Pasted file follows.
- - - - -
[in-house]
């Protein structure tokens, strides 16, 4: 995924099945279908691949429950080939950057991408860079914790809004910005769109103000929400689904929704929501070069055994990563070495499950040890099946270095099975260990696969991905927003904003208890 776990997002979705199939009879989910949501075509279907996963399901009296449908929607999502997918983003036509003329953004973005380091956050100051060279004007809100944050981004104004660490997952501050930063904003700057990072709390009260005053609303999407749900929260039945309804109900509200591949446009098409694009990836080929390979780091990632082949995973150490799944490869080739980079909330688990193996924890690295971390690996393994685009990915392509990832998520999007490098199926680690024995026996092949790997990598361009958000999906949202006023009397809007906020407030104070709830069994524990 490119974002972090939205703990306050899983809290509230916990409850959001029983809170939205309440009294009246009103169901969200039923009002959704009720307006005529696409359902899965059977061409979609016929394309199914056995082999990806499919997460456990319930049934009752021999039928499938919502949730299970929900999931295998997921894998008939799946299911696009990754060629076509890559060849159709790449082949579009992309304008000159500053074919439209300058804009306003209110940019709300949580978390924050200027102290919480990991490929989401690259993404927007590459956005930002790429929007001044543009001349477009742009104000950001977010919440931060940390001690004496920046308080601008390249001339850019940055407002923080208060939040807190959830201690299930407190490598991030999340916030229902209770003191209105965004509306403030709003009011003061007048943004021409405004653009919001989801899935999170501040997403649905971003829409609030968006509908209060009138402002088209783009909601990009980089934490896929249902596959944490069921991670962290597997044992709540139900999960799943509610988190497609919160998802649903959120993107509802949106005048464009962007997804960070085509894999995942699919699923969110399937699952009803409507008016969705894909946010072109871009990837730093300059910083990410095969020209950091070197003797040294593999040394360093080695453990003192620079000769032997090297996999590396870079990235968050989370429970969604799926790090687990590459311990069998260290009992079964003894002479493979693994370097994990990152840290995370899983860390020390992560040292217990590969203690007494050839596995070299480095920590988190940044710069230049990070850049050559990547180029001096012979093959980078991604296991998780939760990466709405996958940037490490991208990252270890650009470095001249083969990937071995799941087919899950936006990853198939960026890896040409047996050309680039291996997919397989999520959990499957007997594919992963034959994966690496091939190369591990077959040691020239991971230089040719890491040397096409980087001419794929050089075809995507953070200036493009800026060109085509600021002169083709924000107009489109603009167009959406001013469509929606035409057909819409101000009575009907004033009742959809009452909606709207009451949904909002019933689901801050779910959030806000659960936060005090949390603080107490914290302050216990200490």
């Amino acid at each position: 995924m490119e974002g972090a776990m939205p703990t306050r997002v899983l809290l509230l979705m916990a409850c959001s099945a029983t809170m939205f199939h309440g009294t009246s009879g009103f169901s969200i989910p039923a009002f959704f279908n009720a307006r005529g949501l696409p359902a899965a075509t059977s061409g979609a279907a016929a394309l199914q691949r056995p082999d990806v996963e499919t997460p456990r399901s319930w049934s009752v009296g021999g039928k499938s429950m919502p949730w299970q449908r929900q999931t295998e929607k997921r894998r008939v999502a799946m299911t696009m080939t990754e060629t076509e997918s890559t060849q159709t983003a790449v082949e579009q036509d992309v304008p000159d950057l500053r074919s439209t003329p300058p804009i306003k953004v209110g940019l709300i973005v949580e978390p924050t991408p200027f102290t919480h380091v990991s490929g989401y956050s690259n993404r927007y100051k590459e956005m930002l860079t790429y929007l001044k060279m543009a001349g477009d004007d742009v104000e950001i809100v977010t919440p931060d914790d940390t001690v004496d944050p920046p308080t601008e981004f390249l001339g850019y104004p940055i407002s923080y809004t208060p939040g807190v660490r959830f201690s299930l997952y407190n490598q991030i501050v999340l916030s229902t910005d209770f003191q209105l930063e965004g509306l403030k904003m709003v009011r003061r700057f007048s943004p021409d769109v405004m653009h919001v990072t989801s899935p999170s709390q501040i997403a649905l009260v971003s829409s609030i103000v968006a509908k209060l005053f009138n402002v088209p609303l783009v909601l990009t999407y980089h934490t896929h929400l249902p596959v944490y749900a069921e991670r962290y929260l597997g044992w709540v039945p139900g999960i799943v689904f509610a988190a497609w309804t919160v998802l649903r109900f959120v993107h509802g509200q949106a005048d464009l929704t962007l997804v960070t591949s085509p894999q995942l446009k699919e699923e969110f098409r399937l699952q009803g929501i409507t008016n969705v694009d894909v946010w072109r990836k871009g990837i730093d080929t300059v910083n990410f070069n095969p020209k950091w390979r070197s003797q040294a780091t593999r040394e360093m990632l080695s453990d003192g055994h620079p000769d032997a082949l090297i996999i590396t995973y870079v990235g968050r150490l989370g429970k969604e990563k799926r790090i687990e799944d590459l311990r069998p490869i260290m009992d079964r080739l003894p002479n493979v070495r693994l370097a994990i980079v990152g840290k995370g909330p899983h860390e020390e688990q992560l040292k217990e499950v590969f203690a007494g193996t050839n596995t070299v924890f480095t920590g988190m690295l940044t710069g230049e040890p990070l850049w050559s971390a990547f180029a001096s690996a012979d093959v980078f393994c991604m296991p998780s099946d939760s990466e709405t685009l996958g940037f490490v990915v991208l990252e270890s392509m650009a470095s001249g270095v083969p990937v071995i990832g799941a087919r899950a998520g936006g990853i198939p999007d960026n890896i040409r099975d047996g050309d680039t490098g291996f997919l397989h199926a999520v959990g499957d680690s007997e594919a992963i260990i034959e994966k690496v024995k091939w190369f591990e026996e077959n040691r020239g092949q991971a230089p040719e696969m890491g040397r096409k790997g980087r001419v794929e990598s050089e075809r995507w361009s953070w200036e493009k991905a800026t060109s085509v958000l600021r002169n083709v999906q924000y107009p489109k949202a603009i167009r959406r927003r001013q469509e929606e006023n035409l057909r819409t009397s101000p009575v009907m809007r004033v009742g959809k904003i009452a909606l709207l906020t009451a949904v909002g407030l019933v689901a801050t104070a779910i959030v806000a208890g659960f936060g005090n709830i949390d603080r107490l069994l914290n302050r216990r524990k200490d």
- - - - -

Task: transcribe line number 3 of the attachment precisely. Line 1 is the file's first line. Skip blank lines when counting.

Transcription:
């Amino acid at each position: 995924m490119e974002g972090a776990m939205p703990t306050r997002v899983l809290l509230l979705m916990a409850c959001s099945a029983t809170m939205f199939h309440g009294t009246s009879g009103f169901s969200i989910p039923a009002f959704f279908n009720a307006r005529g949501l696409p359902a899965a075509t059977s061409g979609a279907a016929a394309l199914q691949r056995p082999d990806v996963e499919t997460p456990r399901s319930w049934s009752v009296g021999g039928k499938s429950m919502p949730w299970q449908r929900q999931t295998e929607k997921r894998r008939v999502a799946m299911t696009m080939t990754e060629t076509e997918s890559t060849q159709t983003a790449v082949e579009q036509d992309v304008p000159d950057l500053r074919s439209t003329p300058p804009i306003k953004v209110g940019l709300i973005v949580e978390p924050t991408p200027f102290t919480h380091v990991s490929g989401y956050s690259n993404r927007y100051k590459e956005m930002l860079t790429y929007l001044k060279m543009a001349g477009d004007d742009v104000e950001i809100v977010t919440p931060d914790d940390t001690v004496d944050p920046p308080t601008e981004f390249l001339g850019y104004p940055i407002s923080y809004t208060p939040g807190v660490r959830f201690s299930l997952y407190n490598q991030i501050v999340l916030s229902t910005d209770f003191q209105l930063e965004g509306l403030k904003m709003v009011r003061r700057f007048s943004p021409d769109v405004m653009h919001v990072t989801s899935p999170s709390q501040i997403a649905l009260v971003s829409s609030i103000v968006a509908k209060l005053f009138n402002v088209p609303l783009v909601l990009t999407y980089h934490t896929h929400l249902p596959v944490y749900a069921e991670r962290y929260l597997g044992w709540v039945p139900g999960i799943v689904f509610a988190a497609w309804t919160v998802l649903r109900f959120v993107h509802g509200q949106a005048d464009l929704t962007l997804v960070t591949s085509p894999q995942l446009k699919e699923e969110f098409r399937l699952q009803g929501i409507t008016n969705v694009d894909v946010w072109r990836k871009g990837i730093d080929t300059v910083n990410f070069n095969p020209k950091w390979r070197s003797q040294a780091t593999r040394e360093m990632l080695s453990d003192g055994h620079p000769d032997a082949l090297i996999i590396t995973y870079v990235g968050r150490l989370g429970k969604e990563k799926r790090i687990e799944d590459l311990r069998p490869i260290m009992d079964r080739l003894p002479n493979v070495r693994l370097a994990i980079v990152g840290k995370g909330p899983h860390e020390e688990q992560l040292k217990e499950v590969f203690a007494g193996t050839n596995t070299v924890f480095t920590g988190m690295l940044t710069g230049e040890p990070l850049w050559s971390a990547f180029a001096s690996a012979d093959v980078f393994c991604m296991p998780s099946d939760s990466e709405t685009l996958g940037f490490v990915v991208l990252e270890s392509m650009a470095s001249g270095v083969p990937v071995i990832g799941a087919r899950a998520g936006g990853i198939p999007d960026n890896i040409r099975d047996g050309d680039t490098g291996f997919l397989h199926a999520v959990g499957d680690s007997e594919a992963i260990i034959e994966k690496v024995k091939w190369f591990e026996e077959n040691r020239g092949q991971a230089p040719e696969m890491g040397r096409k790997g980087r001419v794929e990598s050089e075809r995507w361009s953070w200036e493009k991905a800026t060109s085509v958000l600021r002169n083709v999906q924000y107009p489109k949202a603009i167009r959406r927003r001013q469509e929606e006023n035409l057909r819409t009397s101000p009575v009907m809007r004033v009742g959809k904003i009452a909606l709207l906020t009451a949904v909002g407030l019933v689901a801050t104070a779910i959030v806000a208890g659960f936060g005090n709830i949390d603080r107490l069994l914290n302050r216990r524990k200490d």